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Home » 2009 - Issue 2, Conservation, Health & Welfare, In the Wild, Issue

The Superb Parrot

By John Cooper


John shares some of his experiences photographing this beautiful Australian bird

For over 10 years, the Superb Parrot (Polytelis swainsonii) was very high on my ‘must-have list’ to photograph in the wild at close quarters. I’m fortunate to live right in the middle of this parrot’s limited geographical range, a small area in central New South Wales, but their affinity for very high nest hollows - 50 feet plus - puts them well out of reach for my observation towers.

When a local farmer phoned me one day, a couple of years ago, to say he had seen a pair of Superbs hanging around a tree hollow, at approximately 25 feet, I was out there almost before he’d put the phone down!!

The hollow was in a large yellow box (Eucalyptus melliodora) and was just out of reach of my 20 foot ladder. Placing the base of the ladder in the back of my Ute to gain some extra height, I was just able to reach the entrance to the hollow. The noise of the ladder going up against the tree flushed out a female Superb parrot. As is often the case, the hollow was deep, and because of its dog-leg configuration, I was unable to see the nesting chamber at the bottom to confirm whether she was on eggs or had young chicks. I decided to erect the tower anyway, as the nest hollow was obviously active.

A few days later, I returned to have my first photographic session in the hide atop of the tower. I remember it was a very warm day and as I proceeded to open the double gate leading into the property, I felt something brush against my trouser leg. I quickly glanced down and what I saw was somewhat disturbing!

A large King brown-snake rearing up and swaying from side to side only inches from my legs. In moments like these you are supposed to freeze and remain calm (can you imagine!) but I am not sure who got the bigger fright, me or the snake, as I immediately jumped backward and the snake took off in the opposite direction. I guess it was curled up in the shade of the gate until I almost stepped on it.

My friend sitting in the car was most disappointed that he had missed all the drama, as he had been intently looking through binoculars at the nest tree!  King browns are one of Australia’s most venomous snakes, and bites are often fatal if antivenene is not administered within a reasonable time.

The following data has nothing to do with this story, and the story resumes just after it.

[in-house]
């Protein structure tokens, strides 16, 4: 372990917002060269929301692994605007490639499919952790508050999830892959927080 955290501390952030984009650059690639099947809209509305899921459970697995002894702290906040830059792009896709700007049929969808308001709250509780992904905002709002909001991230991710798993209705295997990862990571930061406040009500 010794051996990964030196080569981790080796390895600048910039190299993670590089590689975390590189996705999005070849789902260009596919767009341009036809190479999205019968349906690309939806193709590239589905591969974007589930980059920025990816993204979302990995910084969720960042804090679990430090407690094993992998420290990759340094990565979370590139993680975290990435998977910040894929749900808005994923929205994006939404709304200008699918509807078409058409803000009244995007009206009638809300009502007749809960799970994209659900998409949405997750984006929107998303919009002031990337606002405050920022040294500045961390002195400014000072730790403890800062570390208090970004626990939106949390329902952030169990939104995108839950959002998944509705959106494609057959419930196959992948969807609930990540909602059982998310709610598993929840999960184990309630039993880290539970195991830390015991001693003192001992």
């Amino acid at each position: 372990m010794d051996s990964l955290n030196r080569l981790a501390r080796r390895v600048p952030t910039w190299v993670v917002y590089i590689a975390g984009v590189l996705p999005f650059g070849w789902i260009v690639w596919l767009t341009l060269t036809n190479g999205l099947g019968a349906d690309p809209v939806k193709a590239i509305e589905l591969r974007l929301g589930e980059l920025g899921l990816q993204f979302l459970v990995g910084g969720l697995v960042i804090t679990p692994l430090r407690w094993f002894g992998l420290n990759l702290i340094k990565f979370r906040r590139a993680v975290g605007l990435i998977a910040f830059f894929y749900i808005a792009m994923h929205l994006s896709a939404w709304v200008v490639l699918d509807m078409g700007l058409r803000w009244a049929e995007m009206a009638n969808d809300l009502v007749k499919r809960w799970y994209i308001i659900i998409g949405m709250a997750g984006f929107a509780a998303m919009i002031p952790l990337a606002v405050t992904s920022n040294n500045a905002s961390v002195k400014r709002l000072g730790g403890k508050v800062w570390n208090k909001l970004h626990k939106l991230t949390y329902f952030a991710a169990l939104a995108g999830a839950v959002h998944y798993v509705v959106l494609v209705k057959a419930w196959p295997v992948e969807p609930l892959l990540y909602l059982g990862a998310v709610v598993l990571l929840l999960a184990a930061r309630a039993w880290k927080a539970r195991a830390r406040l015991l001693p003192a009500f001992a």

With my palpitations starting to subside, I climbed the tower and entered the hide through a trapdoor in the floor.  I soon had the two flashes set up either side of the hide, and my camera and lens supported on a sturdy tripod.  Not knowing whether this pair of Superbs had eggs or young chicks, I prepared myself for a long wait.

With no sign of the birds after three hours, my concentration was starting to wane, and I was beginning to wonder if perhaps the parrots had only been looking around for a suitable nesting site.  As my eye-lids started to grow heavy, I suddenly became aware of the thrashing of wings, as a parrot braked at the entrance to the tree hollow.  I quickly brought my eye to the view-finder, in time to see a male Superb parrot clinging to the rim of the hollow, head turned back over its shoulder, and tail gracefully fanned out against the tree trunk.  What a magnificent sight - no need to wonder about the origin of its name!!

When suddenly presented with such a splendid sight, it takes some moments to recollect one’s thoughts about the task at hand - to turn on the flash units, compose the image in the frame and to finally press the shutter button, all before that magic moment is lost.  This happens all too often, especially after such a long period of inactivity.  But I was fortunate on this occasion that the male bird seemed curious enough to look around for about 15 seconds before disappearing down the hole, enabling me to fire off a couple of shots.

These were the only shots that I fired that day.  The following day a friend spent four hours in the hide without seeing the birds, and the day after, I was fortunate to get a single visit by the female, in a similar pose to the male.  The visits were very spasmodic and uncharacteristic, and so it was decided that the pair were probably still looking and not yet nested. The tower was taken down and I considered myself very fortunate that I had two reasonable images, of both the male and female.

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